Despite initial media reports suggesting the process had stalled due to a lack of quorum, it seems the Judicial Council has gone ahead and officially sworn in two new members of Kurdistan's electoral commission.

As with most institutions in the region, membership in the eight-member Judicial Council is largely divided along party lines, and three members from Sulaymaniyah boycotted the meeting. 

This setback, however, didn't seem to trouble the KDP; five of the eight Judicial Council members simply proceeded to swear in the Election Commission candidates without any apparent difficulties.

This move appears to contravene both Law no. 22, 2007, which regulates the workings of the Judicial Council, and the Judicial Council's own internal procedures. Both of these stipulate that a 3/4 quorum is required for the council to reconvene. 

You might wonder how the "highest judicial authority in the Kurdistan Region" can so openly violate the letter of the law? Well, it seems our institutions are just built differently.
KDP MP and Deputy Speaker of Parliament, Shakhawan Abdullah, has called into question the membership count of the Parliamentary Finance Committee. In an official letter, he stated that the committee can’t have less than 19 or more than 23 members as per Parliament’s internal procedures. He observed that there were 24 members present during the Finance Committee's sessions, a violation of the prescribed limits. Consequently, he urged the committee to cease all activities until its membership is reduced to 23.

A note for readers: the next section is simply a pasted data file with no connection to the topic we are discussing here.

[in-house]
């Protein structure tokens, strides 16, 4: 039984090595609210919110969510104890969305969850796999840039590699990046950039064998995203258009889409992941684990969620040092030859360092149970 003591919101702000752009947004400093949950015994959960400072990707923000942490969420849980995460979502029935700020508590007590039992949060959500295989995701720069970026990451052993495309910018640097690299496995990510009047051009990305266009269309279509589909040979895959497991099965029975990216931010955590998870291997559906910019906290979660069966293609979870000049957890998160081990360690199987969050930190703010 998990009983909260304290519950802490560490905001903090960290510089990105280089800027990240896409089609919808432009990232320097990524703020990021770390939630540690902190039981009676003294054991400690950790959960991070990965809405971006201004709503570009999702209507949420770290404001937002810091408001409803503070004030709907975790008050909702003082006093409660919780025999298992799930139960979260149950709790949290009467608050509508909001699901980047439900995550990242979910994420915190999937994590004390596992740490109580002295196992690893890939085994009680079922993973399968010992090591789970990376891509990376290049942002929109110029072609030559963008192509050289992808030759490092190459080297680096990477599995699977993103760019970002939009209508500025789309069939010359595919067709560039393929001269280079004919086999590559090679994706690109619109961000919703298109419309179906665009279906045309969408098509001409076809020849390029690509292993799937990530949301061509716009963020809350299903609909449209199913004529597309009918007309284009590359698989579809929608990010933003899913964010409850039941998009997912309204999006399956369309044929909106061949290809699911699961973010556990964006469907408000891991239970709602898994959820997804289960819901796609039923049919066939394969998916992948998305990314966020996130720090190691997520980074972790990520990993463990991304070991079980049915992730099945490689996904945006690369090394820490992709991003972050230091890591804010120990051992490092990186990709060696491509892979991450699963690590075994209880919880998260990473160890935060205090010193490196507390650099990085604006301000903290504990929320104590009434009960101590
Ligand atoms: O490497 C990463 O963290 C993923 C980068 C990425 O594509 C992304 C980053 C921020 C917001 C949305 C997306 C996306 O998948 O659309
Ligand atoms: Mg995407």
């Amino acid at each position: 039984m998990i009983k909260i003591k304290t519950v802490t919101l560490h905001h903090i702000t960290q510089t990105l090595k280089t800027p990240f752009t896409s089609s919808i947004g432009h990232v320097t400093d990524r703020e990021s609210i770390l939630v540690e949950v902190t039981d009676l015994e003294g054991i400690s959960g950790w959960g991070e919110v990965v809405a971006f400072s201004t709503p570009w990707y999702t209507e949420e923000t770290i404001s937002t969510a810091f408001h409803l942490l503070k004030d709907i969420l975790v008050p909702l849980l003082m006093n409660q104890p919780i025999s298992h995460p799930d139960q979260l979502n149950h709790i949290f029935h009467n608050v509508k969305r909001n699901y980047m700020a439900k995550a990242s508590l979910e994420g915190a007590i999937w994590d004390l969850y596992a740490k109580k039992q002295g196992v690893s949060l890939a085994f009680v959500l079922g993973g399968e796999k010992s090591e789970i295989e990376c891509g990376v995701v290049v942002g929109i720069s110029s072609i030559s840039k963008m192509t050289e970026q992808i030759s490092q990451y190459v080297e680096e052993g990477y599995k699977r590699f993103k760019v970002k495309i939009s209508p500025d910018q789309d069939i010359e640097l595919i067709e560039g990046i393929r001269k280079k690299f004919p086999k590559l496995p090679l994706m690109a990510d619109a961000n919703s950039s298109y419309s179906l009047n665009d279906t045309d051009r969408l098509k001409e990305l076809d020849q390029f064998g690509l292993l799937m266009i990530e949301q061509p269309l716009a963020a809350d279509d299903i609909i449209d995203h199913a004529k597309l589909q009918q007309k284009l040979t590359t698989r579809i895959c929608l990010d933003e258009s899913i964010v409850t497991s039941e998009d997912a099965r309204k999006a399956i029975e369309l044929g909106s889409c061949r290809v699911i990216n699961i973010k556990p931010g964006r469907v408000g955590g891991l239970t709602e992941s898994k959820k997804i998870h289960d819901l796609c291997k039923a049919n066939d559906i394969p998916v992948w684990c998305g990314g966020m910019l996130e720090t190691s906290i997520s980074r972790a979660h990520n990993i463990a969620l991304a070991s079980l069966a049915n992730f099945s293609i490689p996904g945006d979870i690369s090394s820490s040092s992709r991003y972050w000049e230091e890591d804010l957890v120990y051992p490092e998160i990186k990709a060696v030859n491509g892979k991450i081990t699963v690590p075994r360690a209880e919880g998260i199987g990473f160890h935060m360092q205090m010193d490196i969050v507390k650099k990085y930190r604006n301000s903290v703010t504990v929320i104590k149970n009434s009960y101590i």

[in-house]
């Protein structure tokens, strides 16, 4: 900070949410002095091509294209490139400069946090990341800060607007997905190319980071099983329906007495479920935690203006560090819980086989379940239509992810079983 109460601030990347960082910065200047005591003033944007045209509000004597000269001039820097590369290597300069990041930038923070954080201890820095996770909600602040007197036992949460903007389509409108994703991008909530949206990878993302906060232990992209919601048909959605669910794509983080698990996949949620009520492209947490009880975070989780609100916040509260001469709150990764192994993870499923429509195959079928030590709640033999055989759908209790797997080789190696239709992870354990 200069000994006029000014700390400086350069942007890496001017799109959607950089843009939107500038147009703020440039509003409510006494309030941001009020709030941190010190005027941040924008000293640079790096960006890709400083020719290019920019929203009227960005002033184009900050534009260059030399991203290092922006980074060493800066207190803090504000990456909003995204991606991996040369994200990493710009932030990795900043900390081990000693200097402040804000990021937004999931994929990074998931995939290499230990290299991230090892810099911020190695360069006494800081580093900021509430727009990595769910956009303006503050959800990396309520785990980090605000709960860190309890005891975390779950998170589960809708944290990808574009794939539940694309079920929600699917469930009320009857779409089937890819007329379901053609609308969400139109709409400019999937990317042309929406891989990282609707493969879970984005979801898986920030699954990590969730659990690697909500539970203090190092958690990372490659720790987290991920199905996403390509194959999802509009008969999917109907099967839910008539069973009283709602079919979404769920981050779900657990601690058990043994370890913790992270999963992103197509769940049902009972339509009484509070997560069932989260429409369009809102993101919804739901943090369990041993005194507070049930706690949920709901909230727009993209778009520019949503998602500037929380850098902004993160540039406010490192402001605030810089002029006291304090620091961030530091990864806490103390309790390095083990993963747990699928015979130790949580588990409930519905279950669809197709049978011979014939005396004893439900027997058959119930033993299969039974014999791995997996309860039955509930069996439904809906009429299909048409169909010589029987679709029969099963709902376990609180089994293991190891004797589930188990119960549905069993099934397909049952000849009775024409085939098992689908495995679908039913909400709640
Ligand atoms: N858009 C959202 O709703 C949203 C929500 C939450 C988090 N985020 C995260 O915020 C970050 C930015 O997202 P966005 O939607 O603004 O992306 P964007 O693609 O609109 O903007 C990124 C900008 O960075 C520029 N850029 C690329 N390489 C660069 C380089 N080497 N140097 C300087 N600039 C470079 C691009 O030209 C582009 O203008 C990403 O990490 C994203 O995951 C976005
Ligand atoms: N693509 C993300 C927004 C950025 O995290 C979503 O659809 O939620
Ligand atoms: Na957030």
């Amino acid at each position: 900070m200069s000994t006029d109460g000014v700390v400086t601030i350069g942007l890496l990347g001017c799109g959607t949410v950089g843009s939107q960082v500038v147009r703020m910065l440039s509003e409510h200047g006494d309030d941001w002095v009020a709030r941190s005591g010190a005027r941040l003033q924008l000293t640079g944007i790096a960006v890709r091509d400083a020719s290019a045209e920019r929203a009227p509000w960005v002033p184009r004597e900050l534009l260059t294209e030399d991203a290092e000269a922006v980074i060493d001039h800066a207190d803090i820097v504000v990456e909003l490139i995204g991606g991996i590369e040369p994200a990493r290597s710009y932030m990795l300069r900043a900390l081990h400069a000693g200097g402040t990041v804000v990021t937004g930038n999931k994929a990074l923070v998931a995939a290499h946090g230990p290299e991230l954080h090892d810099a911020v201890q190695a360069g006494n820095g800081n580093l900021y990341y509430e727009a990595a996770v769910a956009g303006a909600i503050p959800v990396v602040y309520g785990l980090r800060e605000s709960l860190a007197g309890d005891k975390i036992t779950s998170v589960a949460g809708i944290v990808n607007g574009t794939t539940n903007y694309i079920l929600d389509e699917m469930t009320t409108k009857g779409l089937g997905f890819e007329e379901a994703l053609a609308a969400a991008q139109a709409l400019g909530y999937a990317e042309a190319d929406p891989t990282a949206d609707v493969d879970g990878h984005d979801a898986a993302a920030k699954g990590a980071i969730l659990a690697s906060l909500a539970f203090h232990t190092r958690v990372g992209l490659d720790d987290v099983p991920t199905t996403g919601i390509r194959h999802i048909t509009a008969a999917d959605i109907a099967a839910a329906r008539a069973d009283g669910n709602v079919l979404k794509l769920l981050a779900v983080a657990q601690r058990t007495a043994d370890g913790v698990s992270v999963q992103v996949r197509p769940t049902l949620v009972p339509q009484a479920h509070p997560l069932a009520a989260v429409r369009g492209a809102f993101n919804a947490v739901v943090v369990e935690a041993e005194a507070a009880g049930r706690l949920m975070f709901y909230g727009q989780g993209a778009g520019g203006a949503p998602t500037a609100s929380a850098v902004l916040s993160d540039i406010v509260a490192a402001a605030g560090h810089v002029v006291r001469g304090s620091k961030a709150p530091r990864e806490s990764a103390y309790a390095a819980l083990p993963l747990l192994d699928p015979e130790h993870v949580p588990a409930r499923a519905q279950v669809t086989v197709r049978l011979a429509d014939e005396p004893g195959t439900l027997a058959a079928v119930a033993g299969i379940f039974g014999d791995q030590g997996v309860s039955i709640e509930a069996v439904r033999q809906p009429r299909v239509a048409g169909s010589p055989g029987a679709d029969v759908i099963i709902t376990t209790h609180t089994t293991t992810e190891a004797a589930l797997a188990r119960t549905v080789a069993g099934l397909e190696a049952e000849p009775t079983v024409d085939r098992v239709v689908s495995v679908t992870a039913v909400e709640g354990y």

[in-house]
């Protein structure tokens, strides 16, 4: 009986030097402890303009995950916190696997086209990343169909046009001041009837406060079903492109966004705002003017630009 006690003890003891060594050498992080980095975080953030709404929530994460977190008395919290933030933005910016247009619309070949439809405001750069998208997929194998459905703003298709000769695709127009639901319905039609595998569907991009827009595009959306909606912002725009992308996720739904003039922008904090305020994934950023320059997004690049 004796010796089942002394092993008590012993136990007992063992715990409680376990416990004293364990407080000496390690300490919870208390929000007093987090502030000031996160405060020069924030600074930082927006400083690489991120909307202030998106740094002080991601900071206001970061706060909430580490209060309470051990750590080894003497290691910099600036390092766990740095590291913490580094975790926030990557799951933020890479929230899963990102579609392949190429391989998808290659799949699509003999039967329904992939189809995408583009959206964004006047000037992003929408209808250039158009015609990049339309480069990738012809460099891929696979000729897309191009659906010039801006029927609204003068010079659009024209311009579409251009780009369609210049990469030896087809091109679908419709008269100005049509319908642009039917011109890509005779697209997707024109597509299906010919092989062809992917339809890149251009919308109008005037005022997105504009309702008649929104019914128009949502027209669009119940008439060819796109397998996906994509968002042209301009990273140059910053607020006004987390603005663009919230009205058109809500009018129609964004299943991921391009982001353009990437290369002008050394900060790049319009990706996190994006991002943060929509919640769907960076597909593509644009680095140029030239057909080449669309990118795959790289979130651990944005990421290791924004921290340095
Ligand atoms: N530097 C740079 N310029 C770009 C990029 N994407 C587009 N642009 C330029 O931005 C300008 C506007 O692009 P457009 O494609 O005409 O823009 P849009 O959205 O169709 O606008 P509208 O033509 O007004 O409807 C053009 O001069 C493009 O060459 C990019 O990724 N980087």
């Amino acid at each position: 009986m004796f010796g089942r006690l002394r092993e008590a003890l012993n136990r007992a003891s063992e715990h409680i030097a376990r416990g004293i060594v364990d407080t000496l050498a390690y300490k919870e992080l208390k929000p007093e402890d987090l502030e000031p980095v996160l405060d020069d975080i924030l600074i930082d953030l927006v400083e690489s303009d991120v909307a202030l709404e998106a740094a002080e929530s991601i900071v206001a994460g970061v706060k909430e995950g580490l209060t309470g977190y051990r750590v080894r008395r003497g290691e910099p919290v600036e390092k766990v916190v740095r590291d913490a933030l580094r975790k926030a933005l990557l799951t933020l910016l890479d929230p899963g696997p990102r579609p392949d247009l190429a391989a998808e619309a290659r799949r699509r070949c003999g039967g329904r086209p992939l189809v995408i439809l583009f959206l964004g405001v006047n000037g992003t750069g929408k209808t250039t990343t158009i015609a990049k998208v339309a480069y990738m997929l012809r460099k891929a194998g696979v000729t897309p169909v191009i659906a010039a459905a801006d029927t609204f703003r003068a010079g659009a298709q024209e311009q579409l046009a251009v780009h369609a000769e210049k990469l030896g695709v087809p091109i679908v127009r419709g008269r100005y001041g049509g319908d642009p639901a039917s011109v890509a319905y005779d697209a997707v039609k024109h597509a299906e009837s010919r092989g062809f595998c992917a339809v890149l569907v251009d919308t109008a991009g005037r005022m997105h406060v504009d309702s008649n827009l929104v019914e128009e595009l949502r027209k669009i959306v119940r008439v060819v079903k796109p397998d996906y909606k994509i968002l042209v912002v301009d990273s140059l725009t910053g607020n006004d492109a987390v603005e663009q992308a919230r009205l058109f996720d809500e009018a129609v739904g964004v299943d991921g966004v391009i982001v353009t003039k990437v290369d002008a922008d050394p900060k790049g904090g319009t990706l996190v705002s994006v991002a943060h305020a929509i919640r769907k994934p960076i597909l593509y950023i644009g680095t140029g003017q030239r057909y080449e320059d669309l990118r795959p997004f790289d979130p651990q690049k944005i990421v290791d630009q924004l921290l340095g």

As noted in our previous post, this move appears to be a symbolic protest against the Finance Committee's recent amendments related to Kurdistan's share of the budget. Local media speculate that the committee’s 24th member is Yousef al-Kalabi, an independent MP closely aligned with the Badr Organization.

The claim sparked strong reactions from al-Kalabi and his associates. Al-Kalabi labeled Abdullah’s action as “racist” and “chauvinistic” on Twitter, vowing to oust him from his deputy speaker role once the budget law is passed. In addition, Mustafa al-Sanad, another independent MP suspected of masterminding some changes to the draft budget law, criticized Erbil's disregard for Iraqi judicial or legislative authorities. Al-Sanad suggested that this non-compliance should lead to discontinuation of concessions to Kurdistan, including the appointment of 20,000 fighters to the Peshmerga. MP Hadi Al-Salami has requested an official investigation into Abdullah’s conduct, a move that also seems symbolic.